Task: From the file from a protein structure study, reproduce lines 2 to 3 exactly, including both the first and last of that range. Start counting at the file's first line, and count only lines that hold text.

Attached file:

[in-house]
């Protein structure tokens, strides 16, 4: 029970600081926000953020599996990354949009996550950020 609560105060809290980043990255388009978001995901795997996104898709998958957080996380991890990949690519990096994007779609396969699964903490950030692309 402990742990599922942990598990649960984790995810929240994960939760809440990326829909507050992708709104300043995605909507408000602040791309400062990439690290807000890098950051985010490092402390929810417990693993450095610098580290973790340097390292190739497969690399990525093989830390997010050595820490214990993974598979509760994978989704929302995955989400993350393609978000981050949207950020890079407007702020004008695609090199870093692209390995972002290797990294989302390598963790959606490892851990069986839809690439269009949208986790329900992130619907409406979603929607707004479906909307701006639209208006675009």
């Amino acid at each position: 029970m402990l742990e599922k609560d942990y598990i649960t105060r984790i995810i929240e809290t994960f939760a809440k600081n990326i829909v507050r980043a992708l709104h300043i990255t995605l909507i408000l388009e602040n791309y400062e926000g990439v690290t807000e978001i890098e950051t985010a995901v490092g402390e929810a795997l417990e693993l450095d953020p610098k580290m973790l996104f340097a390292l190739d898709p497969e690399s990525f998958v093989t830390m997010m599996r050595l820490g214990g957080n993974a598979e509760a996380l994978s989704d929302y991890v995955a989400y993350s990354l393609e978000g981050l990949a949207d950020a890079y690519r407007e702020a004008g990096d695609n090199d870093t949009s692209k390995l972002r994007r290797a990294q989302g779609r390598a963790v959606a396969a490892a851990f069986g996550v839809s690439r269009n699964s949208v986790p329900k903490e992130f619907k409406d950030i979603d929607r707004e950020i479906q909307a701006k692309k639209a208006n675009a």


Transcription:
């Protein structure tokens, strides 16, 4: 029970600081926000953020599996990354949009996550950020 609560105060809290980043990255388009978001995901795997996104898709998958957080996380991890990949690519990096994007779609396969699964903490950030692309 402990742990599922942990598990649960984790995810929240994960939760809440990326829909507050992708709104300043995605909507408000602040791309400062990439690290807000890098950051985010490092402390929810417990693993450095610098580290973790340097390292190739497969690399990525093989830390997010050595820490214990993974598979509760994978989704929302995955989400993350393609978000981050949207950020890079407007702020004008695609090199870093692209390995972002290797990294989302390598963790959606490892851990069986839809690439269009949208986790329900992130619907409406979603929607707004479906909307701006639209208006675009």
């Amino acid at each position: 029970m402990l742990e599922k609560d942990y598990i649960t105060r984790i995810i929240e809290t994960f939760a809440k600081n990326i829909v507050r980043a992708l709104h300043i990255t995605l909507i408000l388009e602040n791309y400062e926000g990439v690290t807000e978001i890098e950051t985010a995901v490092g402390e929810a795997l417990e693993l450095d953020p610098k580290m973790l996104f340097a390292l190739d898709p497969e690399s990525f998958v093989t830390m997010m599996r050595l820490g214990g957080n993974a598979e509760a996380l994978s989704d929302y991890v995955a989400y993350s990354l393609e978000g981050l990949a949207d950020a890079y690519r407007e702020a004008g990096d695609n090199d870093t949009s692209k390995l972002r994007r290797a990294q989302g779609r390598a963790v959606a396969a490892a851990f069986g996550v839809s690439r269009n699964s949208v986790p329900k903490e992130f619907k409406d950030i979603d929607r707004e950020i479906q909307a701006k692309k639209a208006n675009a």